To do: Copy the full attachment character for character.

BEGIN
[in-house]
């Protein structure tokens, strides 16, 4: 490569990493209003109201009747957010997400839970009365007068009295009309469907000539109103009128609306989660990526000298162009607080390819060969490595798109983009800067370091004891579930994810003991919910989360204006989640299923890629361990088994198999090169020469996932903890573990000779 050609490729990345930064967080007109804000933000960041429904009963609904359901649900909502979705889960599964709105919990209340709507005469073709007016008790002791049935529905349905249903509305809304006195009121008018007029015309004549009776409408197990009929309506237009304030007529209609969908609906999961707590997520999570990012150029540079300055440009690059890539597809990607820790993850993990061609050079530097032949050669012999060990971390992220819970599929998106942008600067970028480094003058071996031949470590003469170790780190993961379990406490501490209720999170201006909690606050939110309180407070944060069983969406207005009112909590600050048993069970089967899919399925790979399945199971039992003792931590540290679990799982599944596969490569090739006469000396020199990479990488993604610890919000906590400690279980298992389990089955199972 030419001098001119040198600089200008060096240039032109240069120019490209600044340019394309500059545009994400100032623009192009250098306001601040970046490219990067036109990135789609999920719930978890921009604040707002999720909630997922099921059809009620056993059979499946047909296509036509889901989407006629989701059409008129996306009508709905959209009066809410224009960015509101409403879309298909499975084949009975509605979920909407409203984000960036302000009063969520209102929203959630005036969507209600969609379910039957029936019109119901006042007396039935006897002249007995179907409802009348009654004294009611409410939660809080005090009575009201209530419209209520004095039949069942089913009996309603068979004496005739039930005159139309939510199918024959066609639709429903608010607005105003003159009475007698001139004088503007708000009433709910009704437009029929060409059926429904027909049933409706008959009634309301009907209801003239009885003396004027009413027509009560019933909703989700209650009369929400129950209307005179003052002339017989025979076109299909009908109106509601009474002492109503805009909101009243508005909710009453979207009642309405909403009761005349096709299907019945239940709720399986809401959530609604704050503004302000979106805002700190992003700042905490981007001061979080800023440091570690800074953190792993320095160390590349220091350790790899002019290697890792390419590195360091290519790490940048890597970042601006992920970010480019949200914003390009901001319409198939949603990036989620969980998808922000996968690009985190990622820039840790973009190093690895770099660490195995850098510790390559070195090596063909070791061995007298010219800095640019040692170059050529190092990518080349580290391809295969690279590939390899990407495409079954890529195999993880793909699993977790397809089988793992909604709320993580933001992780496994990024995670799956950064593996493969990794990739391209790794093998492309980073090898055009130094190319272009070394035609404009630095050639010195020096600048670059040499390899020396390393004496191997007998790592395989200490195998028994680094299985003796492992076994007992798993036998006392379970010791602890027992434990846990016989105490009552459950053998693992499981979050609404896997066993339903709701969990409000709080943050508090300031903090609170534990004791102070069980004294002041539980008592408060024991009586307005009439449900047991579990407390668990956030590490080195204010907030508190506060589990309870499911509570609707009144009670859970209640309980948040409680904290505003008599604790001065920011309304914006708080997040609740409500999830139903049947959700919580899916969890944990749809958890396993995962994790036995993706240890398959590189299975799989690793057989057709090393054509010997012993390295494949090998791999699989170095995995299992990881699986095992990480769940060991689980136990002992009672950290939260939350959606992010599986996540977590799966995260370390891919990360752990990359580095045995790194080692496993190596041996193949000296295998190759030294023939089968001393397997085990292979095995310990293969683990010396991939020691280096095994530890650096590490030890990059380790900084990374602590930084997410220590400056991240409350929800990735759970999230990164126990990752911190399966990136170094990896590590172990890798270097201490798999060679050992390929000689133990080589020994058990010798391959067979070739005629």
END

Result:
[in-house]
């Protein structure tokens, strides 16, 4: 490569990493209003109201009747957010997400839970009365007068009295009309469907000539109103009128609306989660990526000298162009607080390819060969490595798109983009800067370091004891579930994810003991919910989360204006989640299923890629361990088994198999090169020469996932903890573990000779 050609490729990345930064967080007109804000933000960041429904009963609904359901649900909502979705889960599964709105919990209340709507005469073709007016008790002791049935529905349905249903509305809304006195009121008018007029015309004549009776409408197990009929309506237009304030007529209609969908609906999961707590997520999570990012150029540079300055440009690059890539597809990607820790993850993990061609050079530097032949050669012999060990971390992220819970599929998106942008600067970028480094003058071996031949470590003469170790780190993961379990406490501490209720999170201006909690606050939110309180407070944060069983969406207005009112909590600050048993069970089967899919399925790979399945199971039992003792931590540290679990799982599944596969490569090739006469000396020199990479990488993604610890919000906590400690279980298992389990089955199972 030419001098001119040198600089200008060096240039032109240069120019490209600044340019394309500059545009994400100032623009192009250098306001601040970046490219990067036109990135789609999920719930978890921009604040707002999720909630997922099921059809009620056993059979499946047909296509036509889901989407006629989701059409008129996306009508709905959209009066809410224009960015509101409403879309298909499975084949009975509605979920909407409203984000960036302000009063969520209102929203959630005036969507209600969609379910039957029936019109119901006042007396039935006897002249007995179907409802009348009654004294009611409410939660809080005090009575009201209530419209209520004095039949069942089913009996309603068979004496005739039930005159139309939510199918024959066609639709429903608010607005105003003159009475007698001139004088503007708000009433709910009704437009029929060409059926429904027909049933409706008959009634309301009907209801003239009885003396004027009413027509009560019933909703989700209650009369929400129950209307005179003052002339017989025979076109299909009908109106509601009474002492109503805009909101009243508005909710009453979207009642309405909403009761005349096709299907019945239940709720399986809401959530609604704050503004302000979106805002700190992003700042905490981007001061979080800023440091570690800074953190792993320095160390590349220091350790790899002019290697890792390419590195360091290519790490940048890597970042601006992920970010480019949200914003390009901001319409198939949603990036989620969980998808922000996968690009985190990622820039840790973009190093690895770099660490195995850098510790390559070195090596063909070791061995007298010219800095640019040692170059050529190092990518080349580290391809295969690279590939390899990407495409079954890529195999993880793909699993977790397809089988793992909604709320993580933001992780496994990024995670799956950064593996493969990794990739391209790794093998492309980073090898055009130094190319272009070394035609404009630095050639010195020096600048670059040499390899020396390393004496191997007998790592395989200490195998028994680094299985003796492992076994007992798993036998006392379970010791602890027992434990846990016989105490009552459950053998693992499981979050609404896997066993339903709701969990409000709080943050508090300031903090609170534990004791102070069980004294002041539980008592408060024991009586307005009439449900047991579990407390668990956030590490080195204010907030508190506060589990309870499911509570609707009144009670859970209640309980948040409680904290505003008599604790001065920011309304914006708080997040609740409500999830139903049947959700919580899916969890944990749809958890396993995962994790036995993706240890398959590189299975799989690793057989057709090393054509010997012993390295494949090998791999699989170095995995299992990881699986095992990480769940060991689980136990002992009672950290939260939350959606992010599986996540977590799966995260370390891919990360752990990359580095045995790194080692496993190596041996193949000296295998190759030294023939089968001393397997085990292979095995310990293969683990010396991939020691280096095994530890650096590490030890990059380790900084990374602590930084997410220590400056991240409350929800990735759970999230990164126990990752911190399966990136170094990896590590172990890798270097201490798999060679050992390929000689133990080589020994058990010798391959067979070739005629």